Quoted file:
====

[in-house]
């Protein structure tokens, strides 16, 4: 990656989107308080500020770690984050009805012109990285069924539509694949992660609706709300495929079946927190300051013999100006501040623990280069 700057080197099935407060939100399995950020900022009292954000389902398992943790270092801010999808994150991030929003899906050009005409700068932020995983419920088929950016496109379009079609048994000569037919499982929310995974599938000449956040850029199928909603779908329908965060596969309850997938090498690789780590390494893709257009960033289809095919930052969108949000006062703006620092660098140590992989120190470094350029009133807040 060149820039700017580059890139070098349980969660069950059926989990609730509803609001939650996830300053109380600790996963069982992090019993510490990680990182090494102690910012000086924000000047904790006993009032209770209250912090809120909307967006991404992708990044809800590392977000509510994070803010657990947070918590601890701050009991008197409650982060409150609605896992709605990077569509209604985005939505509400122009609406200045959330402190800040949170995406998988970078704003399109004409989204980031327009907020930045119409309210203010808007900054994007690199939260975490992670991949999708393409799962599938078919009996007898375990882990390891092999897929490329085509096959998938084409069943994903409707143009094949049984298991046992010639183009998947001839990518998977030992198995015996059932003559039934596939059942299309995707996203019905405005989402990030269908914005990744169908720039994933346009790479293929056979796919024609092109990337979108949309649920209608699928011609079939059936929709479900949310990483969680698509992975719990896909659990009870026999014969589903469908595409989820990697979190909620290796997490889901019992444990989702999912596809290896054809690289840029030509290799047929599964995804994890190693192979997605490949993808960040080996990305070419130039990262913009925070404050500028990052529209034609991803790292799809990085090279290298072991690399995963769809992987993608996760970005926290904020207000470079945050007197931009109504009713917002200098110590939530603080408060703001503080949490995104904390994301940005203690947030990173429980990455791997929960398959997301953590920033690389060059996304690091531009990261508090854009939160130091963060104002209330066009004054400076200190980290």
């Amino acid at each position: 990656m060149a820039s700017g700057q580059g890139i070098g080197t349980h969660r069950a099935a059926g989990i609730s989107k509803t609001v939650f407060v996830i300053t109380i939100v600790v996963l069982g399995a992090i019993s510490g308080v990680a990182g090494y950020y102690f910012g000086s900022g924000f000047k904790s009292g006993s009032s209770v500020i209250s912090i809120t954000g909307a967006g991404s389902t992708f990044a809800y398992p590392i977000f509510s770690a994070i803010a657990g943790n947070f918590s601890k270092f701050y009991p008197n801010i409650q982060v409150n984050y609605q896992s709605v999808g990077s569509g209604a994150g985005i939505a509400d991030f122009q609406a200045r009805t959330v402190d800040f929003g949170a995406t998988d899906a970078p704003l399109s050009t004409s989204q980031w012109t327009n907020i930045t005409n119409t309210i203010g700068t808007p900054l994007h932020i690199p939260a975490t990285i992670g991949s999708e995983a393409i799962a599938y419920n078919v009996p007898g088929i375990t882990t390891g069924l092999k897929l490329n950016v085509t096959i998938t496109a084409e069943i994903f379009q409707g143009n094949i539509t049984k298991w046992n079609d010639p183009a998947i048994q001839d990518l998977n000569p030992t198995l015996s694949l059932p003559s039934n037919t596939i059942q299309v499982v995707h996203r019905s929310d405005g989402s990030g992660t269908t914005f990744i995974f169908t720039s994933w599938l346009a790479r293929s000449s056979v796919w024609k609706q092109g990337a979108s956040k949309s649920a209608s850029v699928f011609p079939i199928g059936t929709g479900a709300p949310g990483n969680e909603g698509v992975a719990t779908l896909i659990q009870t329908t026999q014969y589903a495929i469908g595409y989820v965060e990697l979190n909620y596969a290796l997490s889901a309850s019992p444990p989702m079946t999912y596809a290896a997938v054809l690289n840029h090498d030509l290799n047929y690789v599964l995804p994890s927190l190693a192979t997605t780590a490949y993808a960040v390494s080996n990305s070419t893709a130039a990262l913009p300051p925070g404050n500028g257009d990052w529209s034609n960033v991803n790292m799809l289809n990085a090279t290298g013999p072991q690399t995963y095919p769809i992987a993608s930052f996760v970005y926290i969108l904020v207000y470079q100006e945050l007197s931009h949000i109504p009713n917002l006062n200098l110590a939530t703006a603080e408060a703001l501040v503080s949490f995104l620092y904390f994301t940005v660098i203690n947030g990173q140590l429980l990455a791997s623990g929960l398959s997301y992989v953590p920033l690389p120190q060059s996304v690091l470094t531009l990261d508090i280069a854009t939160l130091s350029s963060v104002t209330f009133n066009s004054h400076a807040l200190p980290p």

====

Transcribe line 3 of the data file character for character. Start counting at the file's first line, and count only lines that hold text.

């Amino acid at each position: 990656m060149a820039s700017g700057q580059g890139i070098g080197t349980h969660r069950a099935a059926g989990i609730s989107k509803t609001v939650f407060v996830i300053t109380i939100v600790v996963l069982g399995a992090i019993s510490g308080v990680a990182g090494y950020y102690f910012g000086s900022g924000f000047k904790s009292g006993s009032s209770v500020i209250s912090i809120t954000g909307a967006g991404s389902t992708f990044a809800y398992p590392i977000f509510s770690a994070i803010a657990g943790n947070f918590s601890k270092f701050y009991p008197n801010i409650q982060v409150n984050y609605q896992s709605v999808g990077s569509g209604a994150g985005i939505a509400d991030f122009q609406a200045r009805t959330v402190d800040f929003g949170a995406t998988d899906a970078p704003l399109s050009t004409s989204q980031w012109t327009n907020i930045t005409n119409t309210i203010g700068t808007p900054l994007h932020i690199p939260a975490t990285i992670g991949s999708e995983a393409i799962a599938y419920n078919v009996p007898g088929i375990t882990t390891g069924l092999k897929l490329n950016v085509t096959i998938t496109a084409e069943i994903f379009q409707g143009n094949i539509t049984k298991w046992n079609d010639p183009a998947i048994q001839d990518l998977n000569p030992t198995l015996s694949l059932p003559s039934n037919t596939i059942q299309v499982v995707h996203r019905s929310d405005g989402s990030g992660t269908t914005f990744i995974f169908t720039s994933w599938l346009a790479r293929s000449s056979v796919w024609k609706q092109g990337a979108s956040k949309s649920a209608s850029v699928f011609p079939i199928g059936t929709g479900a709300p949310g990483n969680e909603g698509v992975a719990t779908l896909i659990q009870t329908t026999q014969y589903a495929i469908g595409y989820v965060e990697l979190n909620y596969a290796l997490s889901a309850s019992p444990p989702m079946t999912y596809a290896a997938v054809l690289n840029h090498d030509l290799n047929y690789v599964l995804p994890s927190l190693a192979t997605t780590a490949y993808a960040v390494s080996n990305s070419t893709a130039a990262l913009p300051p925070g404050n500028g257009d990052w529209s034609n960033v991803n790292m799809l289809n990085a090279t290298g013999p072991q690399t995963y095919p769809i992987a993608s930052f996760v970005y926290i969108l904020v207000y470079q100006e945050l007197s931009h949000i109504p009713n917002l006062n200098l110590a939530t703006a603080e408060a703001l501040v503080s949490f995104l620092y904390f994301t940005v660098i203690n947030g990173q140590l429980l990455a791997s623990g929960l398959s997301y992989v953590p920033l690389p120190q060059s996304v690091l470094t531009l990261d508090i280069a854009t939160l130091s350029s963060v104002t209330f009133n066009s004054h400076a807040l200190p980290p």